Are the reports accurate, or is it really hyped up, or is it a hoax.
My wife found some reports of the feds raiding Gibson factories, seizing wood, and stopping production recently.
If anyone knows FACTS, I'd be interested in reading.
That doesn't really seem to have any bearing on the case, Mac. According to the affidavit that was sworn by the officer in charge of the case, the issue is that India has a law against shipping the material unless it is an actual part. It looks like Gibson would have been OK if the material had actually been prepared as fingerboard and bridges before it was shipped. As raw stock, India's law was broken which is an infraction of the Lacy law.
Apparently there is some federal level gang tactics being played here. Martin gives money to the Democrats and Gibson gives money to the Republicans, so why wouldn't the gang in power use the tools at their disposal to eliminate the competition?
There usually isn't too much politicking on this site, and I am tempted to go off, but suffice to say a duck is a duck.
So, have the paranoids taken over the world? "Sneaky attempts to raid" - "Martin give money ... Gibson gives money." What is this poop? First off, no matter what anyone thinks the majority of folks working in the government are decent people, work hard for a living, and have no hidden agenda - and believe it or not this is the most evident at the Federal Level concerning smaller companies like Martin and Gibson. It's the companies making billions in profits/quarter that affect the Federal level. Smaller companies have more effect at the state and local level. I've worked most of my life for either non-profits, state government, regional governmental agencies (land use planning) or local government (Town Manager) when I wasn't working for myself and all I can say is since Ronnie "death valley days" Rodentf__ker stole the 1980 presidential election it's been "fashionable" to hate government and blame it for our troubles (although RWR doubled the size of the US govt. under his administration - while "fire sale-ing off lots of first growth Sitka spruce logs whole to Japan that returned as disposable chop sticks).
But, what does this have to do with being good stewards of the planet and preventing wood resource from not only becoming scarce but almost extinct (Madagasscar in particular has lost almost all it's forests over the last century - one of the most unique environments on earth, maybe "was")? Believe it or not Gibson, or whoever, doesn't depend on this, or any other ebony, to create good instruments. There are many substitutes so the issue is really one of "tradition" - ebony was one of the first suitable woods for fretboards, etc., that Europeans had available so it was widely used. But other woods work perfectly well even if they're not "traditional" (try working with native USA Osage Orange if you want a hard, durable, fretboard). Hell, the majority of instruments that the Gibson corporation (I'm including Epiphone and other brands) produces don't use ebony -it's a small, specialty, species for them and a truly poor lever for any company to choose to try to put another out of business. Anyway, I don't believe that Martin is Gibson's major overall competitor - perhaps only on flat tops (and how big is Taylor these day?)- and if any corporation wanted to put them out of business it would probably be whoever/whatever Fender is these days (who owns them, space aliens? do they donate to the Martian republocrates?).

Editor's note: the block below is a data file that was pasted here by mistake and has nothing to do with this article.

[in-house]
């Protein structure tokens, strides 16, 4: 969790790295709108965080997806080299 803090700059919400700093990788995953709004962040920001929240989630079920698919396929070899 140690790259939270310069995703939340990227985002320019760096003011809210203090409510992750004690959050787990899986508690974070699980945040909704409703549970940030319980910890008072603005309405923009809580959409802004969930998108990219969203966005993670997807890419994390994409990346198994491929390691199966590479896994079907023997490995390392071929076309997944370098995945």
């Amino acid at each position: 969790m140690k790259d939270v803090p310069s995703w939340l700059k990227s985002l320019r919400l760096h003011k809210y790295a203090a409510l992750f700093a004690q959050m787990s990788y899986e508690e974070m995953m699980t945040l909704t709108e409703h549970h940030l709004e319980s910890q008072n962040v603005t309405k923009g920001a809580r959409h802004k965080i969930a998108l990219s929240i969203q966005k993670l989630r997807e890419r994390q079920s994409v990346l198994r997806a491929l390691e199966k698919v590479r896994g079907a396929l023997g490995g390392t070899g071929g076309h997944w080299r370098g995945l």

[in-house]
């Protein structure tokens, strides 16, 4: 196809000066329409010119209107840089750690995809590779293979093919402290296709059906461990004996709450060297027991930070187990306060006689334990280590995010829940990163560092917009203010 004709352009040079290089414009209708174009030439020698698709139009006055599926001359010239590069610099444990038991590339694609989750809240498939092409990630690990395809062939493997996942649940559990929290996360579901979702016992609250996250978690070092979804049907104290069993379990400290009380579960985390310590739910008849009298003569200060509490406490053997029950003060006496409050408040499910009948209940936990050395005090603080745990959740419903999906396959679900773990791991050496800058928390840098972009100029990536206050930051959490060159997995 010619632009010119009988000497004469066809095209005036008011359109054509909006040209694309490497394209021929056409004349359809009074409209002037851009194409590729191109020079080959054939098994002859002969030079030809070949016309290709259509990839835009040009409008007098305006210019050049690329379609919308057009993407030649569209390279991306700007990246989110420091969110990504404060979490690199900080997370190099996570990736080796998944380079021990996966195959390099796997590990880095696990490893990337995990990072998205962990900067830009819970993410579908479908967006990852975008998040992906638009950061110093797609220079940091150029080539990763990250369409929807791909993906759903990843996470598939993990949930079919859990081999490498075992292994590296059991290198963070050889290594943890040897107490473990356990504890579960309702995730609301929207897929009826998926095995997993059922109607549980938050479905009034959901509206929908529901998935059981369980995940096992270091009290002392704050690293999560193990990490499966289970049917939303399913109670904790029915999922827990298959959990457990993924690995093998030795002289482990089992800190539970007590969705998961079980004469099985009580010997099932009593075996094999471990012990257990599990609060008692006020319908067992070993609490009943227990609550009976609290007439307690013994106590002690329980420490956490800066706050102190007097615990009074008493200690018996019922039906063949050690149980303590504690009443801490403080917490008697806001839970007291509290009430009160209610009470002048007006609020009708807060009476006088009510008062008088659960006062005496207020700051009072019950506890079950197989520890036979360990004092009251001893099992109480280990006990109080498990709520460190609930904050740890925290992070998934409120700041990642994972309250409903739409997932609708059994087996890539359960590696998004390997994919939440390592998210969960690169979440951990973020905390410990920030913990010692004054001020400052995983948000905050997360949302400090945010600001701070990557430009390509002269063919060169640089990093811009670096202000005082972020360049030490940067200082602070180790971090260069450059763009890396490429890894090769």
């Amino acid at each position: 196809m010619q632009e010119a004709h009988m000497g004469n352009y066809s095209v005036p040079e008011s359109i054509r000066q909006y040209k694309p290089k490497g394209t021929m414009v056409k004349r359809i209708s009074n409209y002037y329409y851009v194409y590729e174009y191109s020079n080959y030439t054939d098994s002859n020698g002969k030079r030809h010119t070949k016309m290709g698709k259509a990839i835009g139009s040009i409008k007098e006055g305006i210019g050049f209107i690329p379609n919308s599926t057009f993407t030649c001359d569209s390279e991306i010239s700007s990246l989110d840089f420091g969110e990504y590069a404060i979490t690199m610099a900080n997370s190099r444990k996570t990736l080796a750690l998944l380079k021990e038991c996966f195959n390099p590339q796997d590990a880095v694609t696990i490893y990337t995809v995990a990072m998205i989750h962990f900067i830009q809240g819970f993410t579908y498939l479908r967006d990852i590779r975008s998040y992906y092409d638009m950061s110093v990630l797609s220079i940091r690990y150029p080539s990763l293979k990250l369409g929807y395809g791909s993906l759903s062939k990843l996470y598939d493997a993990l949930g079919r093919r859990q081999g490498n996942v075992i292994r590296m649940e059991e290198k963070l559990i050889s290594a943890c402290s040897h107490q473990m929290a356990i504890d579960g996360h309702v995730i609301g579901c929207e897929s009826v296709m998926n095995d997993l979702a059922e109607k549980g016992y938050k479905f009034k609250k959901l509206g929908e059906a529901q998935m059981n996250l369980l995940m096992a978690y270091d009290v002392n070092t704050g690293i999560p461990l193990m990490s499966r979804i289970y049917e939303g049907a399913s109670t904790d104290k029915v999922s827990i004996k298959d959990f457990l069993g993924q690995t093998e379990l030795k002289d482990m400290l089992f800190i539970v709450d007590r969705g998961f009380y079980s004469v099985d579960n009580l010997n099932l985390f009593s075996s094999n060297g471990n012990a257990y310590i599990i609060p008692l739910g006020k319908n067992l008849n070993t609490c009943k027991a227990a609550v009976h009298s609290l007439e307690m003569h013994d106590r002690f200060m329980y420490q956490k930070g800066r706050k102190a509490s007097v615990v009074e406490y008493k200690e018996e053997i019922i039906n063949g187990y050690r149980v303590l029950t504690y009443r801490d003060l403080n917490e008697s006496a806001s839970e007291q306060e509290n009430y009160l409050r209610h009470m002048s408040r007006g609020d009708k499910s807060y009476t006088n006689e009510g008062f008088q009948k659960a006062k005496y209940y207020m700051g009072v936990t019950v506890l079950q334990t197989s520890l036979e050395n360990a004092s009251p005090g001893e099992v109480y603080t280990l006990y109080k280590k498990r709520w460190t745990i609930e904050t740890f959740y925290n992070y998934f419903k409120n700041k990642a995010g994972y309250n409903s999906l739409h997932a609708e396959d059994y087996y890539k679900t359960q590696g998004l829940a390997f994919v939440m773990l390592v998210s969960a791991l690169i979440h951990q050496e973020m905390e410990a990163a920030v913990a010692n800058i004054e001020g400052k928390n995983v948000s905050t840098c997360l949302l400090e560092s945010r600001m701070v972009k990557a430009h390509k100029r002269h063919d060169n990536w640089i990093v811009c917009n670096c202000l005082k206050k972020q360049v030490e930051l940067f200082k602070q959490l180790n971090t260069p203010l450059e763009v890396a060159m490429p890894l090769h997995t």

There's an old saying in investigations "follow the money!" The Federal Govt. has no vested interest in putting Gibson out of business and losing tax revenue and there "ain't no money" in it for regulators (and I don't think Martin has the resources to "buy" enough of congress to affect this) - look at how much we've sunk into keeping Chrysler afloat and GMC! But Gibson has much financial interest in smearing and confusing the issue and not being branded a "bad environmental citizen." As always, I may be full of beans but but I tend put the least trust with those who stand to make the most money.
I think the luthiery community is cheating itself if it doesn't try utilize available woods to the greatest extent - walls aren't plaster and lathe anymore, flat head engines have long been out of automobiles, and world forests are under enough stress without harvesting threatened species for "boutique" items!
PS: I may be thinking of other legislation but I believe the "Lacy" amendment was created to prevent the wholesale destruction of native bird population for feathers used in women's hats of the day. Entire roosts of herons, cranes, and egrets were wiped out just to pluck the the remaining good feathers from the bird carcasses which were left to rot. The was just as the last few passenger pigeons were dying in zoos.
The point that "There are many substitutes so the issue is really one of "tradition"" is salient to the discussion, but unfortunately the marketplace dictates what Gibson can actually sell for a reasonable (whatever that means) profit.
Or, does it? I'll pose the question to everyone in this completely unscientific survey - do you find certain woods preferable for guitars, mandolins, etc, and have you objectively come to this conclusion, or have you let your wallet and other people's prejudices drive you to this conclusion? Or do we all have such a limited repertoire of woods that we know that we cannot be objective? (For instance, I've worked on a 100 year old banjo with an AMAZING rosewood and ebony neck, the best of that wood that must have been available at the time. I've also worked on a 70's harmony banjo with wood so bad that it's barely tunable. Should my limited experience be my starting point for judging the superiority of ebony?)
I suppose that, if I'm going to practice ethical ukulele building, I should be working with walnut, fruitless pear, mulberry, modesto ash, and other local woods. I wonder if it's even possible to build a decent instrument with that stuff. And if I built a decent instrument, would anybody consider it decent even though it doesn't have koa or mahogany wood?